Sunday, April 6, 2014

Final hull panels installed!

It's been a productive weekend - I finished installing the final hull panels, and now this is really looking like a boat.  

These panels were the easiest of the bunch.  I fit the panels, then removed wires front and rear and loosend those attached to bulkheads 3 and 5, the hull panel lifted up and stayed in place leaving lots of room to apply thickened epoxy to the lap joint: 

After applying epoxy, I pivoted the panel down and reattached the wires.  I added a few through the lap joint to make sure I had good contact the length of the joint.  These ties I bent to the shape of a big staple, drilled two holes, inserted them from inside, and twisted on the outside.  Worked very nicely.

I let the expoy cure, then removed the wire ties that were no longer needed in the lap joint, and filleted and fiberglass taped the inside joint.  The fiberglass tape on this joint is not required per the manual, but it makes me feel better to have it, so I applied it.

Here's an inside view.  This was taken before I filleted and taped the starboard side.

And here's an outside view.  Looking like a boat!


  1. Dave, I notice in the photo that you have decided not to cut down the stem to create a larger storage compartment between BH 3 - BH 4. Was this a conscience decision? Did you feel it would weaken the boat? Just curious.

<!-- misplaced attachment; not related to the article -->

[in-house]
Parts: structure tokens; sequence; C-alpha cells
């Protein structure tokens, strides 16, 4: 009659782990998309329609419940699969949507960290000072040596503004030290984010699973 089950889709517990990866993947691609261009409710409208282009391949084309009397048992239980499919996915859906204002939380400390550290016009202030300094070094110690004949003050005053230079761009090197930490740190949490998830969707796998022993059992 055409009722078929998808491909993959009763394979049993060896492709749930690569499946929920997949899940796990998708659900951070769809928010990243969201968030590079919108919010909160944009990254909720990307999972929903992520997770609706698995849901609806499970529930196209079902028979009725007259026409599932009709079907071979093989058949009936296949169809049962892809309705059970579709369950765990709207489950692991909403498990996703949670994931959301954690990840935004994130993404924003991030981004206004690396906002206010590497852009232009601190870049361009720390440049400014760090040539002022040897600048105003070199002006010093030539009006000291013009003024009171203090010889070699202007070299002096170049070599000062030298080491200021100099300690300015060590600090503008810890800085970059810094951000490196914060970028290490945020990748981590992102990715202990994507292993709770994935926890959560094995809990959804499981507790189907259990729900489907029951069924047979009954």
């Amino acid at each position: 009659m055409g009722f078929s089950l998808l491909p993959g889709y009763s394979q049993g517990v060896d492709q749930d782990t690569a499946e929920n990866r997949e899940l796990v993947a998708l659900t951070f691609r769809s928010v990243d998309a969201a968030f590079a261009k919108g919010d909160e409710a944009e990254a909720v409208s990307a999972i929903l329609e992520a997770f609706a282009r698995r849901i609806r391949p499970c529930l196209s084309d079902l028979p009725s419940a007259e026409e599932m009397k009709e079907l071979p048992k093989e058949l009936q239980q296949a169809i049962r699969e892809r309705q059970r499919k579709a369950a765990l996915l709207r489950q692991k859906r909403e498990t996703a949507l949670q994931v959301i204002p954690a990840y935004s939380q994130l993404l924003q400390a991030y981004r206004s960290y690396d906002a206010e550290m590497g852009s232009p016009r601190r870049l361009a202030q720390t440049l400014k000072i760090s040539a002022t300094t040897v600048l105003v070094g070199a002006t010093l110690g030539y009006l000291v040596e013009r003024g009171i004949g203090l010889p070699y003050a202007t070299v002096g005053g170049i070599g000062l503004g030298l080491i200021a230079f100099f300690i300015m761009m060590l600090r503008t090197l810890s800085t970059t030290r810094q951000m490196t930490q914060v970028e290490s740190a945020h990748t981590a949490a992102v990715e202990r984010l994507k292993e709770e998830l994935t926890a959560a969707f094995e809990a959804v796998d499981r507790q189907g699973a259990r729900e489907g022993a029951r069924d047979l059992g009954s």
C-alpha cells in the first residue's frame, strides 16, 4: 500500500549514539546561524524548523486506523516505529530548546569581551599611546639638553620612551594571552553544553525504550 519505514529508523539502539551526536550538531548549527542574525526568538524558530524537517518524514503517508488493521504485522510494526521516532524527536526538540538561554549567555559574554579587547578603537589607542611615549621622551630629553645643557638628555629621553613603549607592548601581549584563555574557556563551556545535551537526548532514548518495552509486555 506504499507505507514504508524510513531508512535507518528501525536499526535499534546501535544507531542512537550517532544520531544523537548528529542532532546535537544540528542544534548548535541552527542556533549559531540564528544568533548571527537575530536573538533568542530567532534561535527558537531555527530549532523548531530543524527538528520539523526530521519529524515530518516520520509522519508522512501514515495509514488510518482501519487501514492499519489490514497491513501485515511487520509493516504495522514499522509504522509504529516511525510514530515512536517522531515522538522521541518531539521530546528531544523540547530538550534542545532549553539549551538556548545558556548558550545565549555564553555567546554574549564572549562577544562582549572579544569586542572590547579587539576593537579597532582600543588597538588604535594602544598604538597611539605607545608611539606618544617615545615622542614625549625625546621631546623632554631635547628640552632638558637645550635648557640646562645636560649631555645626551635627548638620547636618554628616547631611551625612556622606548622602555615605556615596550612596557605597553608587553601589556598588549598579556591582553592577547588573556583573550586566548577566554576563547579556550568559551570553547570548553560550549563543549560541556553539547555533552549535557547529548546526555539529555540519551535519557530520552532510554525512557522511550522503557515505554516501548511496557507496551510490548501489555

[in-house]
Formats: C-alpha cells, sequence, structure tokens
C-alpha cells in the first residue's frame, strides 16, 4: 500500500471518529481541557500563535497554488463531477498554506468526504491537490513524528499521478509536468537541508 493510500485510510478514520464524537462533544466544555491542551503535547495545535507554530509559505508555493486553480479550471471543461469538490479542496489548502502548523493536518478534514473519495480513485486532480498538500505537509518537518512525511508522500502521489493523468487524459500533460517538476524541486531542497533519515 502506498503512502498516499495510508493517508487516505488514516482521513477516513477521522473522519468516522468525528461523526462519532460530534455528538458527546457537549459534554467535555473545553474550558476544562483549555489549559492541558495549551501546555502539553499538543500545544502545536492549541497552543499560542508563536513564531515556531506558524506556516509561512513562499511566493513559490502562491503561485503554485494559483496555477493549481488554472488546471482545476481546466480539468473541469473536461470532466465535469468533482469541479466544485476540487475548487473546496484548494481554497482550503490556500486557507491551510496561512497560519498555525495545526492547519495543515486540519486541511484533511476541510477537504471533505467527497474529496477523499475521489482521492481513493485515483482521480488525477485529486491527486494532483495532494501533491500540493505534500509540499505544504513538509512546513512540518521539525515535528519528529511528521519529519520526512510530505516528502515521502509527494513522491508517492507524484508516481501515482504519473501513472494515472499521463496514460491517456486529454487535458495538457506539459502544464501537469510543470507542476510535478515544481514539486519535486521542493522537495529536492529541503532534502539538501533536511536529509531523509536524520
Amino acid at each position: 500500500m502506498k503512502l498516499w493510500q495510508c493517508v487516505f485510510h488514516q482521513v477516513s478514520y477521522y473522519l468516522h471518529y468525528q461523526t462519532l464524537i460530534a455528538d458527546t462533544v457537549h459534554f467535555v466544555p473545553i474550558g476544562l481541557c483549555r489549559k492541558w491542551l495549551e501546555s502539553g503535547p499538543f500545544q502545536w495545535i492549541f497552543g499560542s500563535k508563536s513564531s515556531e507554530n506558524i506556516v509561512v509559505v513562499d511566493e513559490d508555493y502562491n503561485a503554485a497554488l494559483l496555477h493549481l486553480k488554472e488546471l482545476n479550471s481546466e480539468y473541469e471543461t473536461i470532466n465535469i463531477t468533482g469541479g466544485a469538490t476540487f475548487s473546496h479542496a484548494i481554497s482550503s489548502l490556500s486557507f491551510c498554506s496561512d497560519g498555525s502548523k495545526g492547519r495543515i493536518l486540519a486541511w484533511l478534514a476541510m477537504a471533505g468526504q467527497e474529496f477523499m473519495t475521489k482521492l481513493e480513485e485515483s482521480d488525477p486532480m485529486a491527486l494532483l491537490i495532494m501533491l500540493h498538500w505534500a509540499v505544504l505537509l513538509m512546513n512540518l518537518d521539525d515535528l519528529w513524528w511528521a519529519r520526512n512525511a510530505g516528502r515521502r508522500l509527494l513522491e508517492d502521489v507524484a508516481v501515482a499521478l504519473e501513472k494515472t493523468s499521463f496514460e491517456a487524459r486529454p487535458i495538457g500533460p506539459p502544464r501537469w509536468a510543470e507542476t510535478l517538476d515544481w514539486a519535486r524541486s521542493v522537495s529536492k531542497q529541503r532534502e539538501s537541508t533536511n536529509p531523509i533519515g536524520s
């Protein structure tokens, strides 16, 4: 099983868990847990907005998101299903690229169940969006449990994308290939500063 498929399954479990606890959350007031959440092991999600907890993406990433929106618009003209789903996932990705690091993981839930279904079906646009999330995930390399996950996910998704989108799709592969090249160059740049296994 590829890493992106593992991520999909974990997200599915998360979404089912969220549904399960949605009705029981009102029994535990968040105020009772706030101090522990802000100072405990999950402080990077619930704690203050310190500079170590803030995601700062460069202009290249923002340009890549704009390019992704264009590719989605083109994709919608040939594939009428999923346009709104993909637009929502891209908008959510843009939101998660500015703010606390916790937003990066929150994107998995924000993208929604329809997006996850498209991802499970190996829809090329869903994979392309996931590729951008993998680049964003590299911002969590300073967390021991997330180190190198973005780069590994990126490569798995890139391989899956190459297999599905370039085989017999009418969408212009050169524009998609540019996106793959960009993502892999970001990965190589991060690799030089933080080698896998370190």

1. Brent - Not weakening the boat was in my mind, but I understand the designer has approved cutting part of the stem away there, so it's probably not significant.

      I did trim down the top enough to allow clearance for the hatch backing plate. I plan to put one hatch in that area, centered, which will give me adequate access to the areas both on the port and starboard side.

      I guess I was thinking there was some benefit to keeping that divider both from a strength standpoint, and an organizational standpoint (having two separated areas vs. one larger area).